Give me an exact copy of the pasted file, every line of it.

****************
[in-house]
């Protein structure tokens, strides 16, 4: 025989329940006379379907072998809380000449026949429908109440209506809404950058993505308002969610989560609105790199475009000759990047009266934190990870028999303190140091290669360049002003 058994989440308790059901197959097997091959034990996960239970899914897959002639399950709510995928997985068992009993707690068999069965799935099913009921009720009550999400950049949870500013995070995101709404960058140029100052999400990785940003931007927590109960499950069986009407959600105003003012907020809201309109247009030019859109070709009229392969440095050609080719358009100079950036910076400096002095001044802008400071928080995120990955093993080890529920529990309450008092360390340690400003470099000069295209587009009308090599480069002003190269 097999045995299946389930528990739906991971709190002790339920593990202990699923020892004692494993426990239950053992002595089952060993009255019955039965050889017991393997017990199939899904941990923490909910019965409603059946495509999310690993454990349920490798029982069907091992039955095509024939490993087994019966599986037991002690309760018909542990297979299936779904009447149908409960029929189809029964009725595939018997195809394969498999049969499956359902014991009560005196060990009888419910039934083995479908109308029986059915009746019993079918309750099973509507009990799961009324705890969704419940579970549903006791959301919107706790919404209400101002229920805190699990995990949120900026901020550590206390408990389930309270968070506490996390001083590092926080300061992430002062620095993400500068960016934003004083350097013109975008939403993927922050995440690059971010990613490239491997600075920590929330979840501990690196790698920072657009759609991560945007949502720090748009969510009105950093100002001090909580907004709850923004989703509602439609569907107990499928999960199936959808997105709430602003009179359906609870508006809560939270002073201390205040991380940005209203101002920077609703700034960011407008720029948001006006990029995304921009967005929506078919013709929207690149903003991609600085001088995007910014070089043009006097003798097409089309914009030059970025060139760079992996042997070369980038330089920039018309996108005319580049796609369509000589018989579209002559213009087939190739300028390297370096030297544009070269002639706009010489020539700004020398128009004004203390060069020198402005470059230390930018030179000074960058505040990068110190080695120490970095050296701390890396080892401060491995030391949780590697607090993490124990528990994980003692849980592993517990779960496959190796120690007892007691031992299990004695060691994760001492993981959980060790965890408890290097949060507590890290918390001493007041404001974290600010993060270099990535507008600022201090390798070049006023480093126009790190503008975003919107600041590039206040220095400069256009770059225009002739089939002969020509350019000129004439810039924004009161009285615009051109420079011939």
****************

[in-house]
């Protein structure tokens, strides 16, 4: 025989329940006379379907072998809380000449026949429908109440209506809404950058993505308002969610989560609105790199475009000759990047009266934190990870028999303190140091290669360049002003 058994989440308790059901197959097997091959034990996960239970899914897959002639399950709510995928997985068992009993707690068999069965799935099913009921009720009550999400950049949870500013995070995101709404960058140029100052999400990785940003931007927590109960499950069986009407959600105003003012907020809201309109247009030019859109070709009229392969440095050609080719358009100079950036910076400096002095001044802008400071928080995120990955093993080890529920529990309450008092360390340690400003470099000069295209587009009308090599480069002003190269 097999045995299946389930528990739906991971709190002790339920593990202990699923020892004692494993426990239950053992002595089952060993009255019955039965050889017991393997017990199939899904941990923490909910019965409603059946495509999310690993454990349920490798029982069907091992039955095509024939490993087994019966599986037991002690309760018909542990297979299936779904009447149908409960029929189809029964009725595939018997195809394969498999049969499956359902014991009560005196060990009888419910039934083995479908109308029986059915009746019993079918309750099973509507009990799961009324705890969704419940579970549903006791959301919107706790919404209400101002229920805190699990995990949120900026901020550590206390408990389930309270968070506490996390001083590092926080300061992430002062620095993400500068960016934003004083350097013109975008939403993927922050995440690059971010990613490239491997600075920590929330979840501990690196790698920072657009759609991560945007949502720090748009969510009105950093100002001090909580907004709850923004989703509602439609569907107990499928999960199936959808997105709430602003009179359906609870508006809560939270002073201390205040991380940005209203101002920077609703700034960011407008720029948001006006990029995304921009967005929506078919013709929207690149903003991609600085001088995007910014070089043009006097003798097409089309914009030059970025060139760079992996042997070369980038330089920039018309996108005319580049796609369509000589018989579209002559213009087939190739300028390297370096030297544009070269002639706009010489020539700004020398128009004004203390060069020198402005470059230390930018030179000074960058505040990068110190080695120490970095050296701390890396080892401060491995030391949780590697607090993490124990528990994980003692849980592993517990779960496959190796120690007892007691031992299990004695060691994760001492993981959980060790965890408890290097949060507590890290918390001493007041404001974290600010993060270099990535507008600022201090390798070049006023480093126009790190503008975003919107600041590039206040220095400069256009770059225009002739089939002969020509350019000129004439810039924004009161009285615009051109420079011939």